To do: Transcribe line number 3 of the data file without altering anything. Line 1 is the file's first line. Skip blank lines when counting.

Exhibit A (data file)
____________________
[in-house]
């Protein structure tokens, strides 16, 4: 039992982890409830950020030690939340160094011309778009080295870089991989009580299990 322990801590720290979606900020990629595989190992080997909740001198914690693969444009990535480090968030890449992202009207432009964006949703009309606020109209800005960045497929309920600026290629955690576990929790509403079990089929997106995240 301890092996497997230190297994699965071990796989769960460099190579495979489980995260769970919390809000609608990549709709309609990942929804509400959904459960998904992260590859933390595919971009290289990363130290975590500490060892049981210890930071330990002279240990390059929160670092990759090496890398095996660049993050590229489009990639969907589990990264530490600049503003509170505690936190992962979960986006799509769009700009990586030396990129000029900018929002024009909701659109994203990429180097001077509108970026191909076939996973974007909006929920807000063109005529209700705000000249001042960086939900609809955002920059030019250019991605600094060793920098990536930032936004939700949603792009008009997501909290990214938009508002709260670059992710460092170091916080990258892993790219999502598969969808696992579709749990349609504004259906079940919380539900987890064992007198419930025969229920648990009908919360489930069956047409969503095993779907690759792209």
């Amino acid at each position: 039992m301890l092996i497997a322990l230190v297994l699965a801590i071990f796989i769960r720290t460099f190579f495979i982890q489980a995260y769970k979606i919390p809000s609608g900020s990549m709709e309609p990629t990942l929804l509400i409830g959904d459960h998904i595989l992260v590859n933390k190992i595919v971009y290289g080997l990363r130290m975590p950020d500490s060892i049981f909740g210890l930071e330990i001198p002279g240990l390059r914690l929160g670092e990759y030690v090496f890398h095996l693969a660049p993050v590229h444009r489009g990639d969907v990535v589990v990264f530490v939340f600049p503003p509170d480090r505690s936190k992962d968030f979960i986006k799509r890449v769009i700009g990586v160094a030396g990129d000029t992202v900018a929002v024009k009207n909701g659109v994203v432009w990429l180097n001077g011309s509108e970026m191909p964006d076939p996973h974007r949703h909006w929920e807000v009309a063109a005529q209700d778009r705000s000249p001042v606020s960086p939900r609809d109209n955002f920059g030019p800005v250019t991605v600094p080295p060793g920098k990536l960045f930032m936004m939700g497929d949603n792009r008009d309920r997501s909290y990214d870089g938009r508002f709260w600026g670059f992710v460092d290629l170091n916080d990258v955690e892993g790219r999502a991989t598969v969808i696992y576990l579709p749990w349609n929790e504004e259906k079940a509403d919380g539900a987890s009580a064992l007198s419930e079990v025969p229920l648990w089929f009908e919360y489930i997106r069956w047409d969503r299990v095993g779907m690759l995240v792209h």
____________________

């Amino acid at each position: 039992m301890l092996i497997a322990l230190v297994l699965a801590i071990f796989i769960r720290t460099f190579f495979i982890q489980a995260y769970k979606i919390p809000s609608g900020s990549m709709e309609p990629t990942l929804l509400i409830g959904d459960h998904i595989l992260v590859n933390k190992i595919v971009y290289g080997l990363r130290m975590p950020d500490s060892i049981f909740g210890l930071e330990i001198p002279g240990l390059r914690l929160g670092e990759y030690v090496f890398h095996l693969a660049p993050v590229h444009r489009g990639d969907v990535v589990v990264f530490v939340f600049p503003p509170d480090r505690s936190k992962d968030f979960i986006k799509r890449v769009i700009g990586v160094a030396g990129d000029t992202v900018a929002v024009k009207n909701g659109v994203v432009w990429l180097n001077g011309s509108e970026m191909p964006d076939p996973h974007r949703h909006w929920e807000v009309a063109a005529q209700d778009r705000s000249p001042v606020s960086p939900r609809d109209n955002f920059g030019p800005v250019t991605v600094p080295p060793g920098k990536l960045f930032m936004m939700g497929d949603n792009r008009d309920r997501s909290y990214d870089g938009r508002f709260w600026g670059f992710v460092d290629l170091n916080d990258v955690e892993g790219r999502a991989t598969v969808i696992y576990l579709p749990w349609n929790e504004e259906k079940a509403d919380g539900a987890s009580a064992l007198s419930e079990v025969p229920l648990w089929f009908e919360y489930i997106r069956w047409d969503r299990v095993g779907m690759l995240v792209h």